CBD Bioavailability

CBD Bioavailability


What is Bioavailability?

The term “bioavailability” refers to the quantity of a compound (including medicines or substances found in food) that enters the bloodstream when it is introduced into the body. When you use any product, it must first be transferred from the administration site into the bloodstream. The way you consume a product can affect how much of it becomes active in the body and how long the effects will last. This bioavailability describes the rate and total amount of a product that has an active effect once consumed or applied, and is measured as a percentage. Many popular routes of administration suffer from low bioavailability.


The bioavailability of CBD

The chemistry of the specific substance being administered can have a significant effect on bioavailability. CBD is a lipophilic molecule (meaning that it is attracted to and dissolves in lipids, oils, and fats) and does not dissolve well (if at all) in water. Since the human digestive system is water-based, it does not breakdown and absorb lipids well. CBD has an extremely low absorption rate if is not attached to some sort of fatty molecule. Most CBD will simply pass through the digestive system. Many oral CBD products have lipid-based absorption enhancers or are made using easily digestible fats (such as oils found in foods).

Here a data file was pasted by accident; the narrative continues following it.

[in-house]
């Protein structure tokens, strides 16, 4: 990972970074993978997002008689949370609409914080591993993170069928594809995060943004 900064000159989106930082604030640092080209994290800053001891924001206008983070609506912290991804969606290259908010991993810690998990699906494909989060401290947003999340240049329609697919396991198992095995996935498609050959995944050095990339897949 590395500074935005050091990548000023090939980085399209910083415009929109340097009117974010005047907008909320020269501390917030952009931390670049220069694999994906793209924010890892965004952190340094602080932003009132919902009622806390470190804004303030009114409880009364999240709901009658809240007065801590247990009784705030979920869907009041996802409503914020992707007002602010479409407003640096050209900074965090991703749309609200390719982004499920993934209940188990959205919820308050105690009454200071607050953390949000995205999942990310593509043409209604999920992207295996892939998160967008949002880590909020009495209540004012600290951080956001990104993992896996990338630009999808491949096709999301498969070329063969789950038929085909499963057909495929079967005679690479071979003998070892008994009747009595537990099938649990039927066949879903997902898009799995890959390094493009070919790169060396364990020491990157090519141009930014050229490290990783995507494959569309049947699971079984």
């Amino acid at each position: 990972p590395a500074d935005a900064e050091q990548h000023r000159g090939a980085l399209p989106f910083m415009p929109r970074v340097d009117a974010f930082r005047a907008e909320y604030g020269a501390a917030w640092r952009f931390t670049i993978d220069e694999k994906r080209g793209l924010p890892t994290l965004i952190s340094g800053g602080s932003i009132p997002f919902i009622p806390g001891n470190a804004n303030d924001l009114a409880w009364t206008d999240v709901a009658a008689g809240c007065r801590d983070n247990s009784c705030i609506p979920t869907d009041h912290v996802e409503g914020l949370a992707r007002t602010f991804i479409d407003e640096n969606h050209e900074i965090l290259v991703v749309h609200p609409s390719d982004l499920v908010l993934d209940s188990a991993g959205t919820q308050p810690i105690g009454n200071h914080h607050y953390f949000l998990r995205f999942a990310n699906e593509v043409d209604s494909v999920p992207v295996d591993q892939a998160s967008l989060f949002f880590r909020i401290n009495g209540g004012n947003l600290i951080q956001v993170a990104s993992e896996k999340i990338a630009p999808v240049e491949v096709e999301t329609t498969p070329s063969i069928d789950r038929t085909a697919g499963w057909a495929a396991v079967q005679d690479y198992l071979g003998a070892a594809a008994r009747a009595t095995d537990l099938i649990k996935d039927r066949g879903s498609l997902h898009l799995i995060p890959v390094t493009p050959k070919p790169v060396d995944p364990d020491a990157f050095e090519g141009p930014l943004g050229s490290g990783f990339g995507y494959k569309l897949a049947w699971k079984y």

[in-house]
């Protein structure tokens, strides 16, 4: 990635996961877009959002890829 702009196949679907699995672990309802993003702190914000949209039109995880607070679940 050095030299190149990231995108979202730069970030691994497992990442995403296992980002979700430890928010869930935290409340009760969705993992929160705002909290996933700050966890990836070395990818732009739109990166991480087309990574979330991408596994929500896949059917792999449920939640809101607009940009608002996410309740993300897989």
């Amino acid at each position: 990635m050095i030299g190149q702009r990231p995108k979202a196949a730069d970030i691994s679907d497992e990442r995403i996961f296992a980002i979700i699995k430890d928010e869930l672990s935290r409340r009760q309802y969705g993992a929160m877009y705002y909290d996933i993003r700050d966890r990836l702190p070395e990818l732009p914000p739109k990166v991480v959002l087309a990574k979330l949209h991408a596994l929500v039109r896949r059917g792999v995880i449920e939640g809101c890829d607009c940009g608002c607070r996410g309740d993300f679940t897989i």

It is important to understand the differences between CBD products and how they are absorbed in order to find the right product for you. CBD products come in many forms with a wide range of concentrations – 10mg of CBD taken with a vaporizer is not the same as 10mg of CBD taken in an oral capsule or 10mg in a transdermal patch. Each CBD product has a unique path for entering the bloodstream and therefore has a different bioavailability. A CBD vaporizer will take effect almost instantly, while an ointment may release the same amount of CBD over a much longer period of time. Oral CBD bioavailability ranges from about 6-15% while vaporizing can be up to 50%. Topical and transdermal products have a bioavailability rate around 45%, and nasal sprays around 40%. Absorption can also vary from person-to-person, and some people might find certain products more practical.


Method of Ingestion of CBD products

The mode of administration is the most determinant factor for substances to enter the bloodstream, and each delivery method offers a different path to the bloodstream. There are many popular methods of consuming CBD, with specific products created for each application:

  • Intravenous. When given intravenously, pharmaceuticals have 100% bioavailability because they enter directly into the bloodstream.
  • Oral Ingestion (capsules & edibles). The most common method of using CBD is to take a product by mouth. The CBD can interact with acids or enzymes in the digestive system and affect bioavailability. After digestion, the CBD enters the bloodstream through the portal vein and into the liver, where it is further metabolized. During this process (called “first-pass metabolism”), the concentration of the CBD is reduced by enzymes before passing into the bloodstream. This low bioavailability for oral products has been driven the CBD industry to find ways to increase the amount of a product that is absorbed by the body, including:
    • Carrier Oils. When CBD-rich extracts are combined with MCT (Medium Chain Triglycerides) oil, the body burns these fats and uses the CBD immediately. These products are low cost and easy-to-make, but they have low bioavailability.